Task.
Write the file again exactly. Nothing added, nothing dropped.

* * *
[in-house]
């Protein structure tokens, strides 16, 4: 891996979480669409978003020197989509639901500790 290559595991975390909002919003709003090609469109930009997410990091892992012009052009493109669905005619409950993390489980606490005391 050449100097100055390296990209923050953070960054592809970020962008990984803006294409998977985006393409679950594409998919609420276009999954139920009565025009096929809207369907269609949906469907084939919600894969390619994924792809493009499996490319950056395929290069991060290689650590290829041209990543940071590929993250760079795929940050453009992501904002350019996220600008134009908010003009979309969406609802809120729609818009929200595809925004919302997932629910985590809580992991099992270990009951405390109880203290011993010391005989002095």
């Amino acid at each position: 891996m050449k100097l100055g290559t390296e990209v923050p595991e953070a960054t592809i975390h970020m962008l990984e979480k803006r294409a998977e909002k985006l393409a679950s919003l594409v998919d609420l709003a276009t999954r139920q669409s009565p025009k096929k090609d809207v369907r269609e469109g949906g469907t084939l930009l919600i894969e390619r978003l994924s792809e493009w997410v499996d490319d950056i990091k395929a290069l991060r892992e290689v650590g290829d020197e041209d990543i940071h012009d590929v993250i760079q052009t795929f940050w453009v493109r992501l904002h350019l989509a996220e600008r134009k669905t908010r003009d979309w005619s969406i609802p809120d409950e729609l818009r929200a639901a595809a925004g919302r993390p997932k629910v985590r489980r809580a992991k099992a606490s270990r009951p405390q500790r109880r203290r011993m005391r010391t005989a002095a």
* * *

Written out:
[in-house]
């Protein structure tokens, strides 16, 4: 891996979480669409978003020197989509639901500790 290559595991975390909002919003709003090609469109930009997410990091892992012009052009493109669905005619409950993390489980606490005391 050449100097100055390296990209923050953070960054592809970020962008990984803006294409998977985006393409679950594409998919609420276009999954139920009565025009096929809207369907269609949906469907084939919600894969390619994924792809493009499996490319950056395929290069991060290689650590290829041209990543940071590929993250760079795929940050453009992501904002350019996220600008134009908010003009979309969406609802809120729609818009929200595809925004919302997932629910985590809580992991099992270990009951405390109880203290011993010391005989002095």
């Amino acid at each position: 891996m050449k100097l100055g290559t390296e990209v923050p595991e953070a960054t592809i975390h970020m962008l990984e979480k803006r294409a998977e909002k985006l393409a679950s919003l594409v998919d609420l709003a276009t999954r139920q669409s009565p025009k096929k090609d809207v369907r269609e469109g949906g469907t084939l930009l919600i894969e390619r978003l994924s792809e493009w997410v499996d490319d950056i990091k395929a290069l991060r892992e290689v650590g290829d020197e041209d990543i940071h012009d590929v993250i760079q052009t795929f940050w453009v493109r992501l904002h350019l989509a996220e600008r134009k669905t908010r003009d979309w005619s969406i609802p809120d409950e729609l818009r929200a639901a595809a925004g919302r993390p997932k629910v985590r489980r809580a992991k099992a606490s270990r009951p405390q500790r109880r203290r011993m005391r010391t005989a002095a």